Regional Knowledge Platform on One Country One Priority Product (OCOP) in Asia and the Pacific

Protection of crested ibis (Nipponia nippon) habitat with organic black rice in Caoba Village, Yang county, Shaanxi Province of China

31/08/2022 ,

nippon-ibis

Highlight 

  • Nearly-extinct crested Ibis (Nipponia nippon) habitat is protected through trinity harmonious development of organic industry, eco-tourism and targeted poverty alleviation. The world population of crested ibis increased from seven in 1981 to over 7 000 in 2021, of which more than 3 000 birds were in Hanzhong city where Yang county belong.  
  • Modern organic agriculture is promoted as a way to protect the natural environment, by combining appropriate farming practices, certifications and market access activities by involving the farmer cooperatives, private companies and the government. 
  • A shared value of the protection of the environment and wildlife has been created and maintained successfully by generating the benefits from them as the sources of income and pride for the local people.  
  • This movement was captured by Geographical Indications for Environment & Sustainability (GIES), which reconfirmed the geo-physical characteristics of the habitat area scientifically and documented the achievements in one package. The Yangxian Black Rice Crested Ibis (Nipponia nippon) Habitat Case is one of the best practices acknowledged at the launching forum of GIES in 2021.

Background 

Crested Ibis (Nipponia nippon) is an endemic bird to East Asia, but faced extinction due to environmental degradation. Following the rediscovery of the bird in Yang county in 1981, conservation effort began by prohibiting the use of pesticides and fertilizers in the crested ibis activity area in the same year, and establishing the Yang County Crested Ibis Protection Observation Station in 1983. It has been added to the International Union for Conservation of Nature (IUCN) Red List of Threatened Species since 2001.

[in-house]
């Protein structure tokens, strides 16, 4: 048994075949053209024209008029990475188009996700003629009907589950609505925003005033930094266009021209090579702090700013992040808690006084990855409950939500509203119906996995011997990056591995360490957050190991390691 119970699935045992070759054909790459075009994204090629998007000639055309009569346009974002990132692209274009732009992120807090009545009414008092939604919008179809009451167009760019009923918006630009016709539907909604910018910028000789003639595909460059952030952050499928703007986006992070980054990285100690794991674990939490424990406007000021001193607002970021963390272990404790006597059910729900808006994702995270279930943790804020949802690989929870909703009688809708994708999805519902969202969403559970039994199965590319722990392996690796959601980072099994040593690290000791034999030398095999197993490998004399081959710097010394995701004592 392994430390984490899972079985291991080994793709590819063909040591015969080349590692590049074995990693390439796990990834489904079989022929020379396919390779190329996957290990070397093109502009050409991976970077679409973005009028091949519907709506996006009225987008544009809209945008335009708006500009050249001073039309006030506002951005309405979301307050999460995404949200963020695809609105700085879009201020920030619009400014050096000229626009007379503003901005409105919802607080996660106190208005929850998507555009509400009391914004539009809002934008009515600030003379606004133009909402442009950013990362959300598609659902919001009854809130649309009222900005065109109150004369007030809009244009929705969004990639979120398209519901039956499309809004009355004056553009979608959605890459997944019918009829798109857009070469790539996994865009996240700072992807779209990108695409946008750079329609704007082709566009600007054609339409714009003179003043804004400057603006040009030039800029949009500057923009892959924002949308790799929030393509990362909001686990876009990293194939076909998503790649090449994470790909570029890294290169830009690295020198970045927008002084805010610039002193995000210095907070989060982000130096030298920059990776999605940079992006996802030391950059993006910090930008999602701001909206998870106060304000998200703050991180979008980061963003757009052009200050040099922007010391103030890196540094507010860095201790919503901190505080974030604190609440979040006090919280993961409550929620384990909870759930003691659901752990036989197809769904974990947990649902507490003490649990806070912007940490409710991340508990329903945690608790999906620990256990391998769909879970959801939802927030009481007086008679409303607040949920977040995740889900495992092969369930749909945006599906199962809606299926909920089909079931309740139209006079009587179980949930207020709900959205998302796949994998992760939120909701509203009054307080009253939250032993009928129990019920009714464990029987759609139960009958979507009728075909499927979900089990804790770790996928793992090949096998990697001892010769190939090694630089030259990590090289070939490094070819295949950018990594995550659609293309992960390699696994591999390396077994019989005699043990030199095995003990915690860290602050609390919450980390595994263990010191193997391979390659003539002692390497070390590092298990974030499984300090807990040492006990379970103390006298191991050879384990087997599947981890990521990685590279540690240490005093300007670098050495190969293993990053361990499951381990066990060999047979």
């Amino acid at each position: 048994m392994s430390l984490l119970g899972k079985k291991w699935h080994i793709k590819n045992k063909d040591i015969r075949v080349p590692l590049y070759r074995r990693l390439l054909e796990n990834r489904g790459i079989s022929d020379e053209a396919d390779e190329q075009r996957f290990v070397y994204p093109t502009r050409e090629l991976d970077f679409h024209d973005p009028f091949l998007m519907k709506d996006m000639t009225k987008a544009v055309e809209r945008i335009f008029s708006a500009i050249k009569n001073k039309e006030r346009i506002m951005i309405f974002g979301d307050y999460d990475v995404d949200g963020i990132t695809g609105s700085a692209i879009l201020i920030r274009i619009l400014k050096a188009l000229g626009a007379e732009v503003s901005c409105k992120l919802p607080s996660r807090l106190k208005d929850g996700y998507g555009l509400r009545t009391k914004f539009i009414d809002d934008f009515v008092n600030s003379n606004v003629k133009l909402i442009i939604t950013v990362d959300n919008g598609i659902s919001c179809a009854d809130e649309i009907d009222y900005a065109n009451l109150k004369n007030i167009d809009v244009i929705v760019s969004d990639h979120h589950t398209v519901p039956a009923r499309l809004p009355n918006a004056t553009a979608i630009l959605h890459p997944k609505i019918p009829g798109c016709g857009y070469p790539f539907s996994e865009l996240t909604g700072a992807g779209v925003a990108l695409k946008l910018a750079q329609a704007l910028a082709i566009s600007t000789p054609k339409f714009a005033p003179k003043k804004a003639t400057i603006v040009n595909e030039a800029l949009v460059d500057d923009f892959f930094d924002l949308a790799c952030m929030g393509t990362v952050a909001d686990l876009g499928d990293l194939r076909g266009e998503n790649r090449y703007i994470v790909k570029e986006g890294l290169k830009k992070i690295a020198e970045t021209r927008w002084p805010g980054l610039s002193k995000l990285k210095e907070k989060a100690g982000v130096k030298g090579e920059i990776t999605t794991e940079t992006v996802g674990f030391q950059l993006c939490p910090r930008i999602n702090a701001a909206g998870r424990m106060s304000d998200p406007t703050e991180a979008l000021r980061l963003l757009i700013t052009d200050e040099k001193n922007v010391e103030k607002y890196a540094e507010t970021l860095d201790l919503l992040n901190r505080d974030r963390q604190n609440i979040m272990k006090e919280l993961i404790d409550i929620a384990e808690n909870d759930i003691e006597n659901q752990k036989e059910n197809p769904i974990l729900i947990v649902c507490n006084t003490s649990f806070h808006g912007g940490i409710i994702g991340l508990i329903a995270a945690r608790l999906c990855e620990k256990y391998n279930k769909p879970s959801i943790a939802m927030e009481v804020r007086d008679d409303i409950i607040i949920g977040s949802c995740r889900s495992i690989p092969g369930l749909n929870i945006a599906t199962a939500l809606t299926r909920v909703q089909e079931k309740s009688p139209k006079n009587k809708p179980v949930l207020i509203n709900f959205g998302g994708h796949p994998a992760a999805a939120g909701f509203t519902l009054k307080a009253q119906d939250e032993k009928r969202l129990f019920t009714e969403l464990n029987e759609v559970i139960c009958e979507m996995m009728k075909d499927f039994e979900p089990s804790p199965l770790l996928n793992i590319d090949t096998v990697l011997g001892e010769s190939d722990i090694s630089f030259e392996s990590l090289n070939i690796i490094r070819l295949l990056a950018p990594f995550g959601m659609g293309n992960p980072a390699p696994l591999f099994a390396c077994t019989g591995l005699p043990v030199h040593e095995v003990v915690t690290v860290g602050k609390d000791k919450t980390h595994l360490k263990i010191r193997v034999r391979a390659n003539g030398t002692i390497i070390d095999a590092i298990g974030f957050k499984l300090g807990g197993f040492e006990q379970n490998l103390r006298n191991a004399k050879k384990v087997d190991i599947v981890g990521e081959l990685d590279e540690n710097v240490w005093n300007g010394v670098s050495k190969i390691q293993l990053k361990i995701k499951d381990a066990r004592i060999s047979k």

Black rice in Yang county is oblong in appearance with the gray-brown colour of rice husk. Transplanting of seedlings is in May–June, and harvested in September. It is said to have a long history dating back 3 000 years, and was once served as a tribute to the imperial court due to its unique characteristics and flavour. In 2006, Yangxian black rice was designated as a national geographical indication (GI) product. 

Problem statement/Key issues 
To protect the habitat for crested ibis, conventional agricultural practice had to be changed to organic farming.  

Solutions 
Promote modern organic agriculture in tandem with natural environment conservation for crested ibis. 

Key initiatives/process 
The conservation activities for crested ibis have been implemented by involving domestic and international experts. An observation station was also established at the province level. Breeding farm was expanded in 2002. In 2005, the State Council approved the establishment of Shaanxi Hanzhong Crested Ibis national Nature Reserve, followed by a series of regulations to protect wetland, ecological environment, and wild life in the province between 2006 and 2010.  

As an effort to pursue balanced development between environmental protection and economic activities, a cooperative was established in Caoba village in 2009 to undertake organic farming. The government also began to boost its support to organic farming in Yang county since 2010. In 2015, the National Certification and Accreditation Administration (CNCA) awarded Yang county the status of “National Organic Product Certification Demonstration Zone”.  

Along with the environmental conditions, planting management measures and standards have been instituted for Yang black rice. For example, the organic planting base has been monitored under video surveillance throughout the whole process, while products quality is tested at laboratory in batches, and storage in fresh-keeping boxes and product circulation can be traced back through QR code. Marketing activities are also supported through cooperation with a marketing cooperative in the province as well as the private businesses.